The golden rule with any microphone, though is: listen to yourself. Install some audio recording software – Audacity is free, open-source and cross-platform – make some recordings, listen back to yourself (and make sure to listen through headphones.) Record 30 seconds of silence and listen back to it. What do you hear? Traffic noise? Dishwasher? Mouse clicks? If you can hear it, your audience will hear it. You might not able to eliminate background noise entirely, but figure out what you can to reduce it – close windows, close doors, take off your shoes, switch off the aircon. Make yourself a pre-flight checklist.
Now record 30 seconds of you speaking. at the same volume you’d use when giving a talk, and listen back to that. Try reading these ten sentences out loud, then listen back and see what you sound like:
- The dark pot hung in the front closet.
- Carry the pail to the wall and spill it there.
- The train brought our hero to the big town.
- We are sure that one war is enough.
- Grey paint stretched for miles around.
- The rude laugh filled the empty room.
- High seats are best for football fans.
- Tea served from the brown jug is tasty.
- A dash of pepper spoils beef stew.
- A zestful food is the hot-cross bun.
This is one of 72 lists of stock phrases known as the “Harvard Sentences”:
“a collection of phonetically balanced sentences that measure a large range of different qualities in the human voice. These were originally published in 1969 as the Institute of Electrical and Electronics Engineers recommended practice for speech quality measurements.”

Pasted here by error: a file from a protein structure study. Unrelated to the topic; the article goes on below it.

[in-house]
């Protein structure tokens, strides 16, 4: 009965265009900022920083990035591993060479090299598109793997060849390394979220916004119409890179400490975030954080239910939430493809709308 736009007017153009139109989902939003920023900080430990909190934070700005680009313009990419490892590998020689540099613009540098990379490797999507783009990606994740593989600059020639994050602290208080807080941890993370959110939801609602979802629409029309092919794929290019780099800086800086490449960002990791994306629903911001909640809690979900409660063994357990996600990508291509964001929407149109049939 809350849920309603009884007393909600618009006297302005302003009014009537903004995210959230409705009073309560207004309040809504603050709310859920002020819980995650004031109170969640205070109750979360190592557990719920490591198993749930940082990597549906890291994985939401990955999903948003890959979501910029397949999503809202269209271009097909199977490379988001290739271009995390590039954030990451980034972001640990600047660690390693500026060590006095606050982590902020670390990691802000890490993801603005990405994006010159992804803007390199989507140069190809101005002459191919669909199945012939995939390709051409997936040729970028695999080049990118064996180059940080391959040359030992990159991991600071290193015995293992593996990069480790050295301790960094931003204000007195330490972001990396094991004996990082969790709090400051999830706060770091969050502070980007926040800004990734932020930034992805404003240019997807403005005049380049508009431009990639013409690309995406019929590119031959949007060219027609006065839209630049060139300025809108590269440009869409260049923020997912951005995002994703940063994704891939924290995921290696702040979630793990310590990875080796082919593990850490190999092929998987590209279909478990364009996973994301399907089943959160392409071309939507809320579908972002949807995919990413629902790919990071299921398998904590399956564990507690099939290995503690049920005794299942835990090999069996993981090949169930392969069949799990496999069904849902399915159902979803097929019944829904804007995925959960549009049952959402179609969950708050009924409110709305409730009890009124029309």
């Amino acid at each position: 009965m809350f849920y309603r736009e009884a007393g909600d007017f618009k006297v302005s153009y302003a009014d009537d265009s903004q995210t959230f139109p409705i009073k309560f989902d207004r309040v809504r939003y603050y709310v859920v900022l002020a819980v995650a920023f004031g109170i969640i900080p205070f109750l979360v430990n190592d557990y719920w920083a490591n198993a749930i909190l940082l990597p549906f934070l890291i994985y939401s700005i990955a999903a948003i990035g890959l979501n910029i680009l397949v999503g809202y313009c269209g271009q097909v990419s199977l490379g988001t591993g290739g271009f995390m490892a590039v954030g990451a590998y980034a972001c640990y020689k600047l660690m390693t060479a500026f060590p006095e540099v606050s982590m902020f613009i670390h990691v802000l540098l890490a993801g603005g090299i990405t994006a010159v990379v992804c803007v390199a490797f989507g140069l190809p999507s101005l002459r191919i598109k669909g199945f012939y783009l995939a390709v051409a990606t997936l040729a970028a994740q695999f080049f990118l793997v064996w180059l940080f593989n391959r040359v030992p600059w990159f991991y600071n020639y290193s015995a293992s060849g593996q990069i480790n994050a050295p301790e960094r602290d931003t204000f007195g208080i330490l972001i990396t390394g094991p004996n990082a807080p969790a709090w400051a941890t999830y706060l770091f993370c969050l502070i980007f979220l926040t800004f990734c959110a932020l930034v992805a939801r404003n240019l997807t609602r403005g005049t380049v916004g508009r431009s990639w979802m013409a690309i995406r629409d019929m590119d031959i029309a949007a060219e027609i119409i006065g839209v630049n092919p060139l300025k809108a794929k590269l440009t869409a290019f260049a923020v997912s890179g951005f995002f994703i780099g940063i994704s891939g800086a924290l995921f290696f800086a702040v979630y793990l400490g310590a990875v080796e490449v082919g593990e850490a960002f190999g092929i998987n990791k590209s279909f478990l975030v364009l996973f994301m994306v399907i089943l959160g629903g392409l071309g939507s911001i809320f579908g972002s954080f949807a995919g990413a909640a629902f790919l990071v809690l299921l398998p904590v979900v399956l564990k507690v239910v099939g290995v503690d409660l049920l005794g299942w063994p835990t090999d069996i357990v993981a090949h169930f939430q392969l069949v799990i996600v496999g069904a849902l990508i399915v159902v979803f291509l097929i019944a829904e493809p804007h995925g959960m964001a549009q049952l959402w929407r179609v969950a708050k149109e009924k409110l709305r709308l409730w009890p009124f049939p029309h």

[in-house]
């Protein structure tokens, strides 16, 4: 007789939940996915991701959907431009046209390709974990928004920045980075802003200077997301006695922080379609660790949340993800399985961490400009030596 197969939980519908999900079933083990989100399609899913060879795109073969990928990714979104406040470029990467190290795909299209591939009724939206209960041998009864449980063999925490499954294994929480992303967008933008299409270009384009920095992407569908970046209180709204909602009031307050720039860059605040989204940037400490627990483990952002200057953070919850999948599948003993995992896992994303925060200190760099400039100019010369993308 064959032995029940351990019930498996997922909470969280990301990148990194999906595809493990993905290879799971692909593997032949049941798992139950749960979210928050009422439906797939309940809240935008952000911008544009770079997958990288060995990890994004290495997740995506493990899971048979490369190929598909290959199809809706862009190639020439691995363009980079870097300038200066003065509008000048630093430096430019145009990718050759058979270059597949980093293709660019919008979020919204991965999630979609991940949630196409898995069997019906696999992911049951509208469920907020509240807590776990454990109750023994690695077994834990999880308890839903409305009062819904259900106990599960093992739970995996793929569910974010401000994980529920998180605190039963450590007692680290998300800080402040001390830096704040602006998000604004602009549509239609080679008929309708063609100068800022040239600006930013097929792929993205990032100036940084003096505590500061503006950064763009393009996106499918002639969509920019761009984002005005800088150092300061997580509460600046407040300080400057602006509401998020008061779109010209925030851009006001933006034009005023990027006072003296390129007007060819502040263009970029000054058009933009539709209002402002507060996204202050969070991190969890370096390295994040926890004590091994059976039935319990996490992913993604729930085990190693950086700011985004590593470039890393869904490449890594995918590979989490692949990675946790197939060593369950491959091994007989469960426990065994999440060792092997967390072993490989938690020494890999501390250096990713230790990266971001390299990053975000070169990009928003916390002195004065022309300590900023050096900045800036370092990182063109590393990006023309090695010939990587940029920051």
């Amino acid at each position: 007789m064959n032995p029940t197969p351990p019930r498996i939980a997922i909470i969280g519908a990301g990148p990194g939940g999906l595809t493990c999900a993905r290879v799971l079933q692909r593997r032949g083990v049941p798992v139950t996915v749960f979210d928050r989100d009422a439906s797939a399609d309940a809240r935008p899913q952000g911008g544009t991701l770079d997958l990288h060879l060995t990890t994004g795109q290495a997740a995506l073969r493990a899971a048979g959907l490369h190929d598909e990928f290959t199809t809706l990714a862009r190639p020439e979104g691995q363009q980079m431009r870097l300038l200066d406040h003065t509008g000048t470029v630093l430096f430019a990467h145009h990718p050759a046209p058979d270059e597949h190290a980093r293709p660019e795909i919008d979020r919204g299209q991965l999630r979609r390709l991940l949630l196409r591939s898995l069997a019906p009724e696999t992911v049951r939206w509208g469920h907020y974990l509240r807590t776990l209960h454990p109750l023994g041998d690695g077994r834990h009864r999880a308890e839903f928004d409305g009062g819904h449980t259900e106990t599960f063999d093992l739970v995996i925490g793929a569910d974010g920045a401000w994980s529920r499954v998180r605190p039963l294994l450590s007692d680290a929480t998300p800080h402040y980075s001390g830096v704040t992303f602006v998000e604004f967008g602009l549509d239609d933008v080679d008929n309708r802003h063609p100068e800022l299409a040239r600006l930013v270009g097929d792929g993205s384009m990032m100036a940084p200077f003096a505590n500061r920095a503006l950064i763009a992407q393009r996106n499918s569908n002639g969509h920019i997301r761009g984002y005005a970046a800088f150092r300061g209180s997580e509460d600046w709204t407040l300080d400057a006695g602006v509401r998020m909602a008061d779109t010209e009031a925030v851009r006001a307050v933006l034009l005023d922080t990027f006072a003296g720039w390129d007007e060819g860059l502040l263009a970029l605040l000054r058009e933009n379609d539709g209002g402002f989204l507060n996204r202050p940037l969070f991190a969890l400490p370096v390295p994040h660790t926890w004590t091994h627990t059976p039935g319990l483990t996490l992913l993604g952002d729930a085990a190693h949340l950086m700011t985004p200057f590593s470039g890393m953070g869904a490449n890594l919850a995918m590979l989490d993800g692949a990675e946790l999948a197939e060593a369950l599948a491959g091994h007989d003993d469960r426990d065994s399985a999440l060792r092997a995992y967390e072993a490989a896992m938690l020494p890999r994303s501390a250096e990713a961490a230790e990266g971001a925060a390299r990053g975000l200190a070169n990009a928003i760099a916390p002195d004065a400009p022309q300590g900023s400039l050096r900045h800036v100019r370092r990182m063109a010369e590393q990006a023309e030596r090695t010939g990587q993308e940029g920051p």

– you can find the whole list online here.
If you hear loud pop or thud on words like ‘pepper’ and ‘bubble’, that’s called a plosive – it’s the mic picking up the sharp release of breath that happens when we pronounce letters like ‘b’ and ‘p’. See if you can move the mic downwards or to the side slightly so that it isn’t directly in front of your mouth. If you hear hissing or whistling on words like ‘stew’ and ‘seats’, that’s called sibilance – try moving the mic a little further away from your mouth.
Play with the distance until you’ve got a good clear voice with minimal background noise, but you’re not getting any hissing or popping. If your mic has a volume control, turn it up until you’re about as loud as you can go without hearing any distortion or seeing any warning lights, then back it off about 5%. Do this every time you change anything – move the furniture, get a new mic, install new drivers. And remember the golden rule: listen to yourself. That’s what your audience is going to be listening to for an hour – if it doesn’t sound good in your own room, on your own headphones, there’s no way that sending it halfway around the world on a video call is going to make it any better.
A USB headset gives the best balance of quality and price – you can get excellent audio quality from a £20 headset, and it won’t pick up things like typing and background noise. The only drawbacks here are that you’ve gotta have a big chunky thing on your head, and if it’s wired, you can’t get up and walk around. If you’re going to be sat a desk for your recordings, and don’t mind how it looks (or you’re not going to be on video), go for one of these.
If all you have is a phone headset, use it – but be very careful not to move around too much. You’ll get good results if you sit still and speak clearly, but watch out for the mic rubbing on your clothes and be careful you don’t snag the cable.
If you have no choice but to use the mic built in to your laptop, work out how to isolate it as much as possible from background noise. If your presentation doesn’t involve any typing, clicking or anything, you’ll probably be OK. If you need to type, try resting the laptop on a pillow or a cushion - maybe even use an external keyboard as well to reduce the typing noise.
And remember: you don’t need to spend a lot of money on specialist equipment. Start with what you’ve already got, make some recordings, listen to yourself, figure out what’s not working, fix it, repeat.